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Credit Cards

How to get credit card debt relief

Date:
October 19, 2021

It’s easy to get overwhelmed when your credit cards get maxed -- and the pressure only escalates when you don’t have funds to pay them down. Relief programs are everywhere. But are they too good to be true? Do they work for everyone?

Let’s start with a warning: unreliable or disreputable debt relief programs abound. Some don’t function as they promise, and some can even leave you with more debt than when you started. Programs are easy to find, because they're good at self-promotion, but research, double-check and look for government validation or approval. Choose a program recommended by your state’s attorney general or consumer protection agency.

How credit card debt relief programs work

Debt relief programs negotiate with your creditors on your behalf, with the aim of getting them to accept less than the full amount you owe. That’s why they’re also referred to as “debt settlement” programs. 

Typically, they’re for-profit businesses that charge you for negotiating, and their fees are often high. 

The settlements negotiated by these programs usually result in a special savings account -- where you’ll deposit an agreed-to amount every month, to be used to pay off your credit card debts. You will probably be charged a fee to maintain the account, but you’re entitled to any interest earned in the funds you deposit there. 

Here’s where things can get tricky. 

Beware of the pitfalls of debt relief programs

Consider these common risks:

1. Credit card debt relief programs often require a 3-year commitment, with payments due every month over that period. But many applicants to these programs can’t afford those payments. If you’re already short on cash, make sure you can budget for them. Review the payments required of a program before you sign up. 

2. A debt settlement program may not be successful in negotiating on your behalf. Your creditors are under no obligation to negotiate with or accept the terms offered by your chosen program. 

3. Some debt settlement programs may request -- or even pressure -- you to stop making payments on your cards, as part of their negotiation process. This can result in late fees, add to your debt and damage your credit. Your creditors, or their debt collectors, may start calling your home, requesting repayment, and they could even sue you for repayment, winning the right to garnish your wages or put a lien on your home.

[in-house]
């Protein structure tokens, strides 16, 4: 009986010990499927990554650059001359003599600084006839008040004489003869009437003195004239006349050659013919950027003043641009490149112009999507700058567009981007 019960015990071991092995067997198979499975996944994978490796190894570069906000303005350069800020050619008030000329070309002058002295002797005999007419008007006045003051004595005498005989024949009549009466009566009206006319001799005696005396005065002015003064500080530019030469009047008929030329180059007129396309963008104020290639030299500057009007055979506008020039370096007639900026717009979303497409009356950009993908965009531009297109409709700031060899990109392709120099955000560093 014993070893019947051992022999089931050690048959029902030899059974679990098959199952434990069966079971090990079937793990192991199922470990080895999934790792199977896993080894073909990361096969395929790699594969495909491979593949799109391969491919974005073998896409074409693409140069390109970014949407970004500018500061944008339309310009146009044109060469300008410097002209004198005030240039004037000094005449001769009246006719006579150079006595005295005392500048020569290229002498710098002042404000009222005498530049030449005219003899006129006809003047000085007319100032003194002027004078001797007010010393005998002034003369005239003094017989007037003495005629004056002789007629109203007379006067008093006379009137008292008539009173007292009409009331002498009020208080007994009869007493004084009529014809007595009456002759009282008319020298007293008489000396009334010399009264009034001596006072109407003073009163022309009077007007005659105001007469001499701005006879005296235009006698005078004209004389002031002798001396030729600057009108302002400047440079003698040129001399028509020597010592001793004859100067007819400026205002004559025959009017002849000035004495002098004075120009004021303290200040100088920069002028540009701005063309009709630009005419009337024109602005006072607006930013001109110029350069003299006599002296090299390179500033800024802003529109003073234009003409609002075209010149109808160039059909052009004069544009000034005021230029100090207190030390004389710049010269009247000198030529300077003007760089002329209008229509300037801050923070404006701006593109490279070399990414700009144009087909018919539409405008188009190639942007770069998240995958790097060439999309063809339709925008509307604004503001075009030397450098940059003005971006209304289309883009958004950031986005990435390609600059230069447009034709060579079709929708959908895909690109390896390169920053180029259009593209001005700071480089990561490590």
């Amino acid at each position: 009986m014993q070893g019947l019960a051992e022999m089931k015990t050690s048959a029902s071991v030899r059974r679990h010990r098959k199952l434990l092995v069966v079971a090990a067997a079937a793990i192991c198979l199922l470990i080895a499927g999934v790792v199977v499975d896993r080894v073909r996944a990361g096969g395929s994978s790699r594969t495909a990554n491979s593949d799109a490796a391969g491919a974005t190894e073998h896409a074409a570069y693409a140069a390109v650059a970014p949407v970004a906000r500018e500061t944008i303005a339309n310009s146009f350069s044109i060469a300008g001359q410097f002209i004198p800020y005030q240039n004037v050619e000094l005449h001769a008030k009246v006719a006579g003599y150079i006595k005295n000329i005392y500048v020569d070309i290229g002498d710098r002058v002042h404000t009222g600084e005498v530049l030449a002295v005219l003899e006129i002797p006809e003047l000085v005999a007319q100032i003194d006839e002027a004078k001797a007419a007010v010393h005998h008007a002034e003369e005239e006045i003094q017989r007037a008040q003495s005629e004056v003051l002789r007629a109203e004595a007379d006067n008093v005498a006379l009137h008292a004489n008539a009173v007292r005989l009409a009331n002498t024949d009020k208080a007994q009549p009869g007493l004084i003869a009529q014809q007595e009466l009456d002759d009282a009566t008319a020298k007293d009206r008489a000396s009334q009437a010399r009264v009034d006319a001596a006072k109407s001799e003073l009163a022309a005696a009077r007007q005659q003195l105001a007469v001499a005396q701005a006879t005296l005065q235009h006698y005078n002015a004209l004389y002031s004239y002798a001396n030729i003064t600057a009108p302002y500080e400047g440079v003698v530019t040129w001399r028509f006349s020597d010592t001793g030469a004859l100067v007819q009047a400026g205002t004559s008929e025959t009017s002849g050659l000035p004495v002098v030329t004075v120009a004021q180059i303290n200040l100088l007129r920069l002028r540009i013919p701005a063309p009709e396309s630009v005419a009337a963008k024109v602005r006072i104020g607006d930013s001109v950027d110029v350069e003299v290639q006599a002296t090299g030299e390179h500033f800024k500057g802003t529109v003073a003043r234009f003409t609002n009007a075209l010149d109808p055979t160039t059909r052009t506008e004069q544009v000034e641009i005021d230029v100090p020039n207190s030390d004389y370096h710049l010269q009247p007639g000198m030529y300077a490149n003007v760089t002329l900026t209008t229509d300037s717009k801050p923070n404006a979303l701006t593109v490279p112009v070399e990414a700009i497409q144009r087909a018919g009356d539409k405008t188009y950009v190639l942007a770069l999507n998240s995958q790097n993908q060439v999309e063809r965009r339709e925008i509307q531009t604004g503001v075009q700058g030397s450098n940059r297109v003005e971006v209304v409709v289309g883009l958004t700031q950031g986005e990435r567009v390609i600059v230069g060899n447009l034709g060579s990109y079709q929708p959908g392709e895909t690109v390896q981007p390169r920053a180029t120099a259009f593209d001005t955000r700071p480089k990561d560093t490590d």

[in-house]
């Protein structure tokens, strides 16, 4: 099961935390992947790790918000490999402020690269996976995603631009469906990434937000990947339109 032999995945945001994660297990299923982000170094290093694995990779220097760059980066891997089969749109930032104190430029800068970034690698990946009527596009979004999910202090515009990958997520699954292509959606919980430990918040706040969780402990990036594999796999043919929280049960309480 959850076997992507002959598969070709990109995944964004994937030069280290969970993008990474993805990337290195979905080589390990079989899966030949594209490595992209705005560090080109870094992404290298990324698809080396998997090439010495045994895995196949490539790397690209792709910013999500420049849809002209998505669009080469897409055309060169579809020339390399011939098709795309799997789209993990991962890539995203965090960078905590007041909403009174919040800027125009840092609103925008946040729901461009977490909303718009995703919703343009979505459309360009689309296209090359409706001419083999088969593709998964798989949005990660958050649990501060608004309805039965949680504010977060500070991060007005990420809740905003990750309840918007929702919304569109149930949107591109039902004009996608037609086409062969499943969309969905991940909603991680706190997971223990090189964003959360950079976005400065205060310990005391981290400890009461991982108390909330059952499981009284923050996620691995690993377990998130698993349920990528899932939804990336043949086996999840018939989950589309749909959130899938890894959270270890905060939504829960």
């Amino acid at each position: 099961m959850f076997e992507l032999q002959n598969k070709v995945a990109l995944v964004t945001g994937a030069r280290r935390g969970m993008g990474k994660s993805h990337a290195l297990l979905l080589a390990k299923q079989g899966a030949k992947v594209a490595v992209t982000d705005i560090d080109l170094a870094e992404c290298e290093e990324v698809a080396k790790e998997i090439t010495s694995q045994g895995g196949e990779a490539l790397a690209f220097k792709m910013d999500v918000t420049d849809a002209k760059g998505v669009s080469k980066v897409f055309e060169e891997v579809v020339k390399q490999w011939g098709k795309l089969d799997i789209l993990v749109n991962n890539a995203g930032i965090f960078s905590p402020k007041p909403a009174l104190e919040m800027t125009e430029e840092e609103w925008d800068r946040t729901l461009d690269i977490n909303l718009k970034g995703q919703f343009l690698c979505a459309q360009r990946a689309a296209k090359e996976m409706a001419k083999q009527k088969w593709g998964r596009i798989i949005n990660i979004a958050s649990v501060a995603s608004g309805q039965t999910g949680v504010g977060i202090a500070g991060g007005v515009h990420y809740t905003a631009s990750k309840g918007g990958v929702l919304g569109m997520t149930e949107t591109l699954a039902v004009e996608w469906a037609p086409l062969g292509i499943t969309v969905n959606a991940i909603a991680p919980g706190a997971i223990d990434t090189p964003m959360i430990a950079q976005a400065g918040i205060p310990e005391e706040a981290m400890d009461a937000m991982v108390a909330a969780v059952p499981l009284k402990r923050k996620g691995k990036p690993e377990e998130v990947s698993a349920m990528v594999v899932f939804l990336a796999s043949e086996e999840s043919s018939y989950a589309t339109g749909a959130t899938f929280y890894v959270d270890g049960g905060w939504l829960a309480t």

4. A debt settlement program can pick and choose which debt they want to negotiate first. They might target a card with a lower balance to negotiate first, leaving you paying higher interest charges on other cards. 

What to avoid with debt relief programs

Avoid doing business with any company that charges any fees before it settles your debts. Even the offer of a “guarantee” to settle your debt should be avoided, including the ability to stop calls from debt collectors or their lawsuits. If a program advises you to stop communicating with your creditors or promises to settle your debts for pennies on the dollar, avoid them as well.

What to try before a credit card relief program

When your debt becomes unmanageable, the first step should be to call your credit card issuers. Even if you’ve tried before, it’s worth another shot. You can do it for free, instead of paying a program to negotiate on your behalf. Look for the telephone number on your issuer’s site or on your card statements.

Be patient. Explain your situation. Ask for modified payments, at a level you can afford. 

You can also work with a non-profit credit counselor, who can help with a budget and offer well-informed insight into how to manage your debt and your household costs. They’ll look at the big picture and help find more affordable solutions. Workshops and seminars are often offered, along with one-on-one counseling sessions. Many large organizations provide access to credit counseling, from universities to labor unions, and although most reputable credit counselors are non-profit, many still charge small fees. 

One more alternative: declaring bankruptcy. It’s an option a credit counselor might recommend, with an explanation of the impact on your credit score and other consequences. Look closely at the terms attached to Chapter 7 and Chapter 13 before choosing one. But before you get approved, you’ll have to get counseling from a government-approved organization first, within six months of applying. Filing fees required for a bankruptcy filing are often high, and an attorney sometimes needs to be retained and paid. 

Use Bright to manage your card debts

Your Bright Plan can manage your card payments for you. Bright will analyze your finances and manage your card payments for you, always on time and optimized for lower interest payments. 

If you don’t have it yet, download the Bright app from the App Store or Google Play. Connect your checking account and your cards, set a monthly goal and let Bright get to work.

MoneyScience™ Team
Bright Money

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